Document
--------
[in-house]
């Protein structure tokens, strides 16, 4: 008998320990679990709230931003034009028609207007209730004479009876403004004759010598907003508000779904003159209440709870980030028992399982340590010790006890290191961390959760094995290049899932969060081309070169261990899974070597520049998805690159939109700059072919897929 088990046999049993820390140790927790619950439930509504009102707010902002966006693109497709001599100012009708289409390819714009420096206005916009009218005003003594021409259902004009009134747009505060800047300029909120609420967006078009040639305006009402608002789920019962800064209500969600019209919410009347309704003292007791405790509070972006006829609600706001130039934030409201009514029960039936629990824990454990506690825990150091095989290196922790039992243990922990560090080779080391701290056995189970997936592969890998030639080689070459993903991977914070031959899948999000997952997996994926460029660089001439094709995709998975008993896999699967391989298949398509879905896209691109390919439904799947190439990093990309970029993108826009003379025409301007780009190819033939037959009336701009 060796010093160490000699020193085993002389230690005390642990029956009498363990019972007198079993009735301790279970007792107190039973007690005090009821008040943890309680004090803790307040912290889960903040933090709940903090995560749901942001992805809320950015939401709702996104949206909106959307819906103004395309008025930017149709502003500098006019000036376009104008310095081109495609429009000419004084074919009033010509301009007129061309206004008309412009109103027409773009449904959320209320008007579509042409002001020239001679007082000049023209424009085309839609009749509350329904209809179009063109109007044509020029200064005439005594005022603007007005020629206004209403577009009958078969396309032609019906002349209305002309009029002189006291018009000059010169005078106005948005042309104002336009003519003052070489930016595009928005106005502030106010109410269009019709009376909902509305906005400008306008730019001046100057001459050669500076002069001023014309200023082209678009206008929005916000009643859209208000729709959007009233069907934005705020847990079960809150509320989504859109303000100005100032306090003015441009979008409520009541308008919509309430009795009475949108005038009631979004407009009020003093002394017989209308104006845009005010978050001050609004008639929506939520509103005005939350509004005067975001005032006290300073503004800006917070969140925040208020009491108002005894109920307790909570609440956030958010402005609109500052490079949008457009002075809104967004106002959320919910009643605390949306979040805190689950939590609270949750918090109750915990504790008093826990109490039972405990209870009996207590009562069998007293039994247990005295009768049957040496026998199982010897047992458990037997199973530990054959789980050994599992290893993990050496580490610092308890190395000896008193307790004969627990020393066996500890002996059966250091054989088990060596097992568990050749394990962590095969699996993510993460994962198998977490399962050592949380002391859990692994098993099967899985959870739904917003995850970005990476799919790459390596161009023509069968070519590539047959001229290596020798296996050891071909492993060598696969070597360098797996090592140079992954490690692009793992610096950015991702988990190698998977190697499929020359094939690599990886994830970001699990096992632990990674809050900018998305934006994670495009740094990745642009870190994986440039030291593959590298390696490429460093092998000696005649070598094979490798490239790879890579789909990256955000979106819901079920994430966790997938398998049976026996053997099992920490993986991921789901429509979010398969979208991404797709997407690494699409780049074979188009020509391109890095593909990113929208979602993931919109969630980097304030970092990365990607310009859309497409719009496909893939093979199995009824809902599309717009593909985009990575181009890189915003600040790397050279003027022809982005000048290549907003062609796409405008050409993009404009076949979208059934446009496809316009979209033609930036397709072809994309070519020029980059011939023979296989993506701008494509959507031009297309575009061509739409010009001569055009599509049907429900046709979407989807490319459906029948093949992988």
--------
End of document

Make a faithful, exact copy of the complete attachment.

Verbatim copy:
[in-house]
């Protein structure tokens, strides 16, 4: 008998320990679990709230931003034009028609207007209730004479009876403004004759010598907003508000779904003159209440709870980030028992399982340590010790006890290191961390959760094995290049899932969060081309070169261990899974070597520049998805690159939109700059072919897929 088990046999049993820390140790927790619950439930509504009102707010902002966006693109497709001599100012009708289409390819714009420096206005916009009218005003003594021409259902004009009134747009505060800047300029909120609420967006078009040639305006009402608002789920019962800064209500969600019209919410009347309704003292007791405790509070972006006829609600706001130039934030409201009514029960039936629990824990454990506690825990150091095989290196922790039992243990922990560090080779080391701290056995189970997936592969890998030639080689070459993903991977914070031959899948999000997952997996994926460029660089001439094709995709998975008993896999699967391989298949398509879905896209691109390919439904799947190439990093990309970029993108826009003379025409301007780009190819033939037959009336701009 060796010093160490000699020193085993002389230690005390642990029956009498363990019972007198079993009735301790279970007792107190039973007690005090009821008040943890309680004090803790307040912290889960903040933090709940903090995560749901942001992805809320950015939401709702996104949206909106959307819906103004395309008025930017149709502003500098006019000036376009104008310095081109495609429009000419004084074919009033010509301009007129061309206004008309412009109103027409773009449904959320209320008007579509042409002001020239001679007082000049023209424009085309839609009749509350329904209809179009063109109007044509020029200064005439005594005022603007007005020629206004209403577009009958078969396309032609019906002349209305002309009029002189006291018009000059010169005078106005948005042309104002336009003519003052070489930016595009928005106005502030106010109410269009019709009376909902509305906005400008306008730019001046100057001459050669500076002069001023014309200023082209678009206008929005916000009643859209208000729709959007009233069907934005705020847990079960809150509320989504859109303000100005100032306090003015441009979008409520009541308008919509309430009795009475949108005038009631979004407009009020003093002394017989209308104006845009005010978050001050609004008639929506939520509103005005939350509004005067975001005032006290300073503004800006917070969140925040208020009491108002005894109920307790909570609440956030958010402005609109500052490079949008457009002075809104967004106002959320919910009643605390949306979040805190689950939590609270949750918090109750915990504790008093826990109490039972405990209870009996207590009562069998007293039994247990005295009768049957040496026998199982010897047992458990037997199973530990054959789980050994599992290893993990050496580490610092308890190395000896008193307790004969627990020393066996500890002996059966250091054989088990060596097992568990050749394990962590095969699996993510993460994962198998977490399962050592949380002391859990692994098993099967899985959870739904917003995850970005990476799919790459390596161009023509069968070519590539047959001229290596020798296996050891071909492993060598696969070597360098797996090592140079992954490690692009793992610096950015991702988990190698998977190697499929020359094939690599990886994830970001699990096992632990990674809050900018998305934006994670495009740094990745642009870190994986440039030291593959590298390696490429460093092998000696005649070598094979490798490239790879890579789909990256955000979106819901079920994430966790997938398998049976026996053997099992920490993986991921789901429509979010398969979208991404797709997407690494699409780049074979188009020509391109890095593909990113929208979602993931919109969630980097304030970092990365990607310009859309497409719009496909893939093979199995009824809902599309717009593909985009990575181009890189915003600040790397050279003027022809982005000048290549907003062609796409405008050409993009404009076949979208059934446009496809316009979209033609930036397709072809994309070519020029980059011939023979296989993506701008494509959507031009297309575009061509739409010009001569055009599509049907429900046709979407989807490319459906029948093949992988």